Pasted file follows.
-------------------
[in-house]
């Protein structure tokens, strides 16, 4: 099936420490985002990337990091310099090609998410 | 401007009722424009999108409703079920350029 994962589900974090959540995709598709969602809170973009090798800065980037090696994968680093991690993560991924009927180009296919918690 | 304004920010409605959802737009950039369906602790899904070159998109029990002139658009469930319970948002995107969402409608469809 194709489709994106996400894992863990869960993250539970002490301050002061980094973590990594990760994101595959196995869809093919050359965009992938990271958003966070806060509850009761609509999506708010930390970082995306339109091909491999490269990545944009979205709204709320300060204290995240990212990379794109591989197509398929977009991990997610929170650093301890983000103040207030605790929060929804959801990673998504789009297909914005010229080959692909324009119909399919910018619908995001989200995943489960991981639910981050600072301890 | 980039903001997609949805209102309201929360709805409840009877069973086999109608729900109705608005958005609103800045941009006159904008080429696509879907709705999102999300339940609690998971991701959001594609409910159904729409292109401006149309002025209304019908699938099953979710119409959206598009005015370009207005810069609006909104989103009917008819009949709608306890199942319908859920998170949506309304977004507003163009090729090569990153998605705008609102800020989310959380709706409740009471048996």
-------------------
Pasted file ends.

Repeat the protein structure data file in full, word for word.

[in-house]
């Protein structure tokens, strides 16, 4: 099936420490985002990337990091310099090609998410 | 401007009722424009999108409703079920350029 994962589900974090959540995709598709969602809170973009090798800065980037090696994968680093991690993560991924009927180009296919918690 | 304004920010409605959802737009950039369906602790899904070159998109029990002139658009469930319970948002995107969402409608469809 194709489709994106996400894992863990869960993250539970002490301050002061980094973590990594990760994101595959196995869809093919050359965009992938990271958003966070806060509850009761609509999506708010930390970082995306339109091909491999490269990545944009979205709204709320300060204290995240990212990379794109591989197509398929977009991990997610929170650093301890983000103040207030605790929060929804959801990673998504789009297909914005010229080959692909324009119909399919910018619908995001989200995943489960991981639910981050600072301890 | 980039903001997609949805209102309201929360709805409840009877069973086999109608729900109705608005958005609103800045941009006159904008080429696509879907709705999102999300339940609690998971991701959001594609409910159904729409292109401006149309002025209304019908699938099953979710119409959206598009005015370009207005810069609006909104989103009917008819009949709608306890199942319908859920998170949506309304977004507003163009090729090569990153998605705008609102800020989310959380709706409740009471048996």